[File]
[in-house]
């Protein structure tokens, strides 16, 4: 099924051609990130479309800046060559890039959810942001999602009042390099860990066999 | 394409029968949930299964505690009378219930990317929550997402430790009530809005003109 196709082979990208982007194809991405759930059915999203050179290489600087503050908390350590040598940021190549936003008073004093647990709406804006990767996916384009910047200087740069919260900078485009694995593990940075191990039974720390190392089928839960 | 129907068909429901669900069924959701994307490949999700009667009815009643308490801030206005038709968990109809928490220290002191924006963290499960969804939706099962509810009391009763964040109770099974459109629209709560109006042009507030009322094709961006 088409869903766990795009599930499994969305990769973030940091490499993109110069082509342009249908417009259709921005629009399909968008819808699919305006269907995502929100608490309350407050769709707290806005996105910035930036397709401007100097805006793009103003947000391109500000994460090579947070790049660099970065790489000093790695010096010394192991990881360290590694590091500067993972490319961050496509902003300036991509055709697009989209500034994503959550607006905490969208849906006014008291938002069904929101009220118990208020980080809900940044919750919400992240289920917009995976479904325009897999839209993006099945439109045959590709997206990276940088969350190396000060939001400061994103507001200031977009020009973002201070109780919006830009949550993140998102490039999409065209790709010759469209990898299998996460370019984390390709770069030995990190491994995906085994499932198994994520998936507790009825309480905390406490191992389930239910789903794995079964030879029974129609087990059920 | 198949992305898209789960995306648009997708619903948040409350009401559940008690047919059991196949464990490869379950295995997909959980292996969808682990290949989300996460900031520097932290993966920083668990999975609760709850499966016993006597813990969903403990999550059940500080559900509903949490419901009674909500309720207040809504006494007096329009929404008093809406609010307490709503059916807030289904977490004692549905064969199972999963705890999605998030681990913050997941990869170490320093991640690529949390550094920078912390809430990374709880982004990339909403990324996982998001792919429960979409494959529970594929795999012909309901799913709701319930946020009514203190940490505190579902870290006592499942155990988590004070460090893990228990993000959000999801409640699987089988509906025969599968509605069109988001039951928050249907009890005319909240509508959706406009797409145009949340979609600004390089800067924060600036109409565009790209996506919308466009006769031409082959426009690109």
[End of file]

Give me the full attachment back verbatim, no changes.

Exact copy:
[in-house]
């Protein structure tokens, strides 16, 4: 099924051609990130479309800046060559890039959810942001999602009042390099860990066999 | 394409029968949930299964505690009378219930990317929550997402430790009530809005003109 196709082979990208982007194809991405759930059915999203050179290489600087503050908390350590040598940021190549936003008073004093647990709406804006990767996916384009910047200087740069919260900078485009694995593990940075191990039974720390190392089928839960 | 129907068909429901669900069924959701994307490949999700009667009815009643308490801030206005038709968990109809928490220290002191924006963290499960969804939706099962509810009391009763964040109770099974459109629209709560109006042009507030009322094709961006 088409869903766990795009599930499994969305990769973030940091490499993109110069082509342009249908417009259709921005629009399909968008819808699919305006269907995502929100608490309350407050769709707290806005996105910035930036397709401007100097805006793009103003947000391109500000994460090579947070790049660099970065790489000093790695010096010394192991990881360290590694590091500067993972490319961050496509902003300036991509055709697009989209500034994503959550607006905490969208849906006014008291938002069904929101009220118990208020980080809900940044919750919400992240289920917009995976479904325009897999839209993006099945439109045959590709997206990276940088969350190396000060939001400061994103507001200031977009020009973002201070109780919006830009949550993140998102490039999409065209790709010759469209990898299998996460370019984390390709770069030995990190491994995906085994499932198994994520998936507790009825309480905390406490191992389930239910789903794995079964030879029974129609087990059920 | 198949992305898209789960995306648009997708619903948040409350009401559940008690047919059991196949464990490869379950295995997909959980292996969808682990290949989300996460900031520097932290993966920083668990999975609760709850499966016993006597813990969903403990999550059940500080559900509903949490419901009674909500309720207040809504006494007096329009929404008093809406609010307490709503059916807030289904977490004692549905064969199972999963705890999605998030681990913050997941990869170490320093991640690529949390550094920078912390809430990374709880982004990339909403990324996982998001792919429960979409494959529970594929795999012909309901799913709701319930946020009514203190940490505190579902870290006592499942155990988590004070460090893990228990993000959000999801409640699987089988509906025969599968509605069109988001039951928050249907009890005319909240509508959706406009797409145009949340979609600004390089800067924060600036109409565009790209996506919308466009006769031409082959426009690109």